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Designing privacy for your e-business: 10 rules of thumb

By Peter Keen, PC MagazineMay 18, 2000 3:07 PM PTPrivacy on the Web is a matter of basic Web design principles. It's a matter of KISS—not "Keep It Simple, Stupid" but "Keep It Safe and Sensible.
Written by Peter Keen, Contributor
By Peter Keen, PC Magazine
May 18, 2000 3:07 PM PT

Privacy on the Web is a matter of basic Web design principles. It's a matter of KISS—not "Keep It Simple, Stupid" but "Keep It Safe and Sensible." You can choose to highlight privacy as part of your trusted brand—a key element in building and sustaining your customer relationship. Conversely, you can choose to handle it as just another subset of security and data management—an administrative add-on and a bit of a nuisance.

If you are simply designing a Web site, you'll probably take the latter view. But if you think instead in terms of designing the customer experience, privacy will be right up at the top of your list of key features. We've come up with some rules of thumb for achieving this.

Have a privacy policy: Make sure you have an explicit and formal company privacy policy in place, highlight it in all customer interactions, and make it easy to understand.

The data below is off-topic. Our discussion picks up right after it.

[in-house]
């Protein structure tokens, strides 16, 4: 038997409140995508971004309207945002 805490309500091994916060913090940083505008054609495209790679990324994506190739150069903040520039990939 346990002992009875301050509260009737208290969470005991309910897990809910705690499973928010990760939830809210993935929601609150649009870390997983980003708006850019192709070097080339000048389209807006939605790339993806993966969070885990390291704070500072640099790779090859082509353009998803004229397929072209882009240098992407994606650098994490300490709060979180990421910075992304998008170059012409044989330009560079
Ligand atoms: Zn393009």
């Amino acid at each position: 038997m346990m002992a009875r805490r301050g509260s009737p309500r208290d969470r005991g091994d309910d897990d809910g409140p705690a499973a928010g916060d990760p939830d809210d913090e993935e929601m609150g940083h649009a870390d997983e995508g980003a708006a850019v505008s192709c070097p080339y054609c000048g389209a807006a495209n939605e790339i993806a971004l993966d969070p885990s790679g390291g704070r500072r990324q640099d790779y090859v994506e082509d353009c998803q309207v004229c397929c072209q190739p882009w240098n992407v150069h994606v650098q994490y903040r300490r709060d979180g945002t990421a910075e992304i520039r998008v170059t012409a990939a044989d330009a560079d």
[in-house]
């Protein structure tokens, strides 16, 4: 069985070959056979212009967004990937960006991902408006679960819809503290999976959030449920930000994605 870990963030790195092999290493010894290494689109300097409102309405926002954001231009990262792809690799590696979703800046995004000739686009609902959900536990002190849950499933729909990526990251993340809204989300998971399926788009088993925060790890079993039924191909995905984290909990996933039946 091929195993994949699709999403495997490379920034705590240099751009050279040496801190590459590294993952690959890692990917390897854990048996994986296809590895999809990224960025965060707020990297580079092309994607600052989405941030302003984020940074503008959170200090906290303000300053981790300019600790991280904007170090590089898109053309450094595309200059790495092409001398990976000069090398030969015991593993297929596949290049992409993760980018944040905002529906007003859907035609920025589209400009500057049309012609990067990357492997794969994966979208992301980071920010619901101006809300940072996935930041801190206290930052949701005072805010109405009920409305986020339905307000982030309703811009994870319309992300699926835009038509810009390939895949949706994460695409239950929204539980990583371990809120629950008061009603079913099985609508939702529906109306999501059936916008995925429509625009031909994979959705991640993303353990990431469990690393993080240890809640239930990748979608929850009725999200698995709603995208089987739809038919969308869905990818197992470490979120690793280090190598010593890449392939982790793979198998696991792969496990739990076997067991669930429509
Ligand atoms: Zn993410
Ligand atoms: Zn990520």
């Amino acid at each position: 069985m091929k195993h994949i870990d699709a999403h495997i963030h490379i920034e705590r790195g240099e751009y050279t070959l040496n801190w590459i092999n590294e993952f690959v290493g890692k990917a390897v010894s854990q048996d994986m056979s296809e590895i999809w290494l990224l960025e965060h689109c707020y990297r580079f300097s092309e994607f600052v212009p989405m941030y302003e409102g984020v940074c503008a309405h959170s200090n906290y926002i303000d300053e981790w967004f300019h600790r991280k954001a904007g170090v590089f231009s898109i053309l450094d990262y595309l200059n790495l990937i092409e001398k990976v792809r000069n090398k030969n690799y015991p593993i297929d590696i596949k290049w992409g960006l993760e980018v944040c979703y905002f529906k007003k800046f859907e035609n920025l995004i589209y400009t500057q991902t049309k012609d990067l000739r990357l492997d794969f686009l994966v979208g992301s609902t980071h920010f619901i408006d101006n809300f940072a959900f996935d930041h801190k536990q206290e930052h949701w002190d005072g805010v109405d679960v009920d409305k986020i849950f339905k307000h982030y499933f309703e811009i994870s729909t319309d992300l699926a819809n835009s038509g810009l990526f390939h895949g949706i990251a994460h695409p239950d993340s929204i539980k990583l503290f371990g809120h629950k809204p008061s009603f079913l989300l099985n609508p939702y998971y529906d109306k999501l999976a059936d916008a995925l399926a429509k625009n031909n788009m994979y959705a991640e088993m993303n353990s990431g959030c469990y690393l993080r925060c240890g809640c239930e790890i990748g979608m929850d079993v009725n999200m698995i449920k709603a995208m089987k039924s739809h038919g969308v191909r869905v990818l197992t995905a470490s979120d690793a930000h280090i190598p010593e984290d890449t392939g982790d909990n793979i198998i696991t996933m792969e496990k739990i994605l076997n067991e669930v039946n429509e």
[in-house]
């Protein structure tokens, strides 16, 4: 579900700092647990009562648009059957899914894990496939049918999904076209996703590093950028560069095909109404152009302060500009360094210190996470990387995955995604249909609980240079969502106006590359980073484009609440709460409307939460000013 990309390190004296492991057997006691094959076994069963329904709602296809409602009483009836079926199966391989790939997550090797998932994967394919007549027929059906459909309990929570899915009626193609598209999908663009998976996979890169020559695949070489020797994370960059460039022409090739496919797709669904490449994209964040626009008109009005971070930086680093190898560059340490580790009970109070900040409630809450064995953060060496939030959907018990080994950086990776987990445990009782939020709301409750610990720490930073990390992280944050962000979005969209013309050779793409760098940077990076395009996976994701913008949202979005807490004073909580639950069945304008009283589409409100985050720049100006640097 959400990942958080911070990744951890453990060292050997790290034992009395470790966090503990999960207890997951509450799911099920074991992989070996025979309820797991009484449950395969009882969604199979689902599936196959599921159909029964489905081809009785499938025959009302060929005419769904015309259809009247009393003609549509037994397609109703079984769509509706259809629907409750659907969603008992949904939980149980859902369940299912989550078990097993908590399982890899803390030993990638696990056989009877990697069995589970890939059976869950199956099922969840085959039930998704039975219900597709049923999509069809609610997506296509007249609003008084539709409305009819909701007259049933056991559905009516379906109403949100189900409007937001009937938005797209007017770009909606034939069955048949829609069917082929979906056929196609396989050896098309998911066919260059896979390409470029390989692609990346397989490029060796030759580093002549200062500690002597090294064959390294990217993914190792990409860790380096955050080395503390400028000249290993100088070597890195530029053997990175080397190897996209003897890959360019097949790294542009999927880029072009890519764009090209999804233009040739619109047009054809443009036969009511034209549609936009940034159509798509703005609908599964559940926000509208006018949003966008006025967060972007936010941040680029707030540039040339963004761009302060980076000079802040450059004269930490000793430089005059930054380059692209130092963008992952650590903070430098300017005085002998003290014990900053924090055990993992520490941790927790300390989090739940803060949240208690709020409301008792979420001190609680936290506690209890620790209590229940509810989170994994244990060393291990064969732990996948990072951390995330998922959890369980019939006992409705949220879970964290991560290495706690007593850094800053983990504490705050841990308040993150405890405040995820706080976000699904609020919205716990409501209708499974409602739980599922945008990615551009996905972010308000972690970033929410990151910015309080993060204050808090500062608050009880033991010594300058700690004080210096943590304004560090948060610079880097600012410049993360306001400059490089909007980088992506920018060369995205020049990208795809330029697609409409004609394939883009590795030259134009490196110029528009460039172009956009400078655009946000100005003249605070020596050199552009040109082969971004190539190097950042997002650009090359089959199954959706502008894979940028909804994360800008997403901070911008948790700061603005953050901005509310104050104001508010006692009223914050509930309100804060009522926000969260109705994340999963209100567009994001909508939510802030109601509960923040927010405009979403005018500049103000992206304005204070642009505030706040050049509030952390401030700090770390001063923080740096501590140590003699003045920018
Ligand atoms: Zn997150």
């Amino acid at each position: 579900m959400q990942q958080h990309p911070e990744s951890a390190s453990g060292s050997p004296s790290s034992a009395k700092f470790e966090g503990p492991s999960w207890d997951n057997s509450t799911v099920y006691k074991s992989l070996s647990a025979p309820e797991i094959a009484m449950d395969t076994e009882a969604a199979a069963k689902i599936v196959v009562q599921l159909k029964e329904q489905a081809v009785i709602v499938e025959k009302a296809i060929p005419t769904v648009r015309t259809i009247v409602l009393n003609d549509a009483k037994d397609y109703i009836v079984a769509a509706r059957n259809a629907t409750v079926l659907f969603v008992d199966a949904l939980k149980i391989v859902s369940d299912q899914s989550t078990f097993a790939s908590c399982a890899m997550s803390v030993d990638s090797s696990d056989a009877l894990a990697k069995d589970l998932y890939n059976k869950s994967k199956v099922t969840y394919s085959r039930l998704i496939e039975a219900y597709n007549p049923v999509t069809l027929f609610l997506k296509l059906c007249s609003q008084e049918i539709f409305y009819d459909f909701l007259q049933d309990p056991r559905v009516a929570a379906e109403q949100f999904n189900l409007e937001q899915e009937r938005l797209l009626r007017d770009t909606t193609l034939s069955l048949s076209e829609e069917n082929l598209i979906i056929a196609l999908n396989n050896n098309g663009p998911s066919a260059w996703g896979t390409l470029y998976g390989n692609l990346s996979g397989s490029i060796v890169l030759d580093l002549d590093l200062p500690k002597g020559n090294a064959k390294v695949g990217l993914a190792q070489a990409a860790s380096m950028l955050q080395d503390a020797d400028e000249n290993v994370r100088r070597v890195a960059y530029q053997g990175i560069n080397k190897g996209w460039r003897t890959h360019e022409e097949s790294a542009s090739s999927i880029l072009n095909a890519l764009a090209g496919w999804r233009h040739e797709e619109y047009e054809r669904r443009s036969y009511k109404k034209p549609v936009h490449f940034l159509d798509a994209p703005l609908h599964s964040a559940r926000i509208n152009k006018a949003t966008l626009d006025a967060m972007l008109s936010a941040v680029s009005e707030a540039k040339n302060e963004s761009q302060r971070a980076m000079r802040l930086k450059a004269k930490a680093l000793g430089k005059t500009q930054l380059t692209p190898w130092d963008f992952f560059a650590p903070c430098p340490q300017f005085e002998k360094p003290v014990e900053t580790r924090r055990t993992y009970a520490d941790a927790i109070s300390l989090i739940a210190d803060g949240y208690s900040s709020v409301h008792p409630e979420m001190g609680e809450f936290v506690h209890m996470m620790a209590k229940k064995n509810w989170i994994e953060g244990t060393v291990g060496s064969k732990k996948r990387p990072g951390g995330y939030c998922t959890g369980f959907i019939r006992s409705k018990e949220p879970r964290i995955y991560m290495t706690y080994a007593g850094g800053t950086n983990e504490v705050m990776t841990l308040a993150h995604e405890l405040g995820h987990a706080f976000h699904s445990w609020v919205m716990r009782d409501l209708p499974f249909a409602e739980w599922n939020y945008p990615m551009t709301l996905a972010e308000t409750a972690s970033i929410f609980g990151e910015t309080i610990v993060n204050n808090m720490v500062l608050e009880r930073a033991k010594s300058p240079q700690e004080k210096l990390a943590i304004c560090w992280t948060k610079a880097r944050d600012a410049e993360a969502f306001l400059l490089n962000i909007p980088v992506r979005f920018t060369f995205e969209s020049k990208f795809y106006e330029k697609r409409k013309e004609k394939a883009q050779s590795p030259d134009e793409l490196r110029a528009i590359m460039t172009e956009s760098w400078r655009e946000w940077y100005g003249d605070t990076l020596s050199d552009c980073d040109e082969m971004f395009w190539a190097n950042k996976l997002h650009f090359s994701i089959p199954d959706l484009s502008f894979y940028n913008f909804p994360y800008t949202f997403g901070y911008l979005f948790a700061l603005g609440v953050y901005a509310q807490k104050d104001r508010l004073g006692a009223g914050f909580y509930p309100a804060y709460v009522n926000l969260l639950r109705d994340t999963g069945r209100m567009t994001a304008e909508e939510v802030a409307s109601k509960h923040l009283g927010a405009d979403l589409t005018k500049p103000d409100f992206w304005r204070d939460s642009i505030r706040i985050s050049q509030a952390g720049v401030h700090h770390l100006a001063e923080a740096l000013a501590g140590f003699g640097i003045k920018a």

Don't ask for too much: Don't ask for more private information than you need.
The customer's perspective: Make customers feel safe in their relationship with your company, regardless of formal—and often contradictory—legal requirements.
Security technologies: Handle the security basics well: SET and SSL are your best friends. They don't guarantee privacy by themselves, but they sure show that your firm is responsible in its e-commerce.
Privacy organizations: Associate your site with an organization, such as TrustE, BBBOnLine (Better Business Bureau), or CPA WebTrust, that certifies Web sites and the business and audit processes behind them.
Let users opt out: Let customers easily opt out of allowing you to share information with other parties, but inform them that they'll probably lose convenience, service, and personalization if they do so.
Stay away from trickery: Don't be tempted by easy technology tricks that deceive your customers. No Web bugs (or clear gifs), HTML e-mail identity grabbing, or other hidden intrusions. None. These can lead to loss of trust and therefore loss of business.
Between privacy and security: Take an auditor to lunch. Most breaches of privacy happen far, far away from your Web site. Access control, audit logs, and formal rules of information use are the process essentials that support or undermine what you build into the Web site.
Not as simple as a firewall: Don't put all your faith in firewalls. Firewalls are only as good as the attention and expertise behind them.
Look on the bright side: Privacy is generally discussed in negative terms: Everyone's for it, and violating it is A Bad Thing. But in practice, it's very much a matter of common sense and ensuring informed consent.

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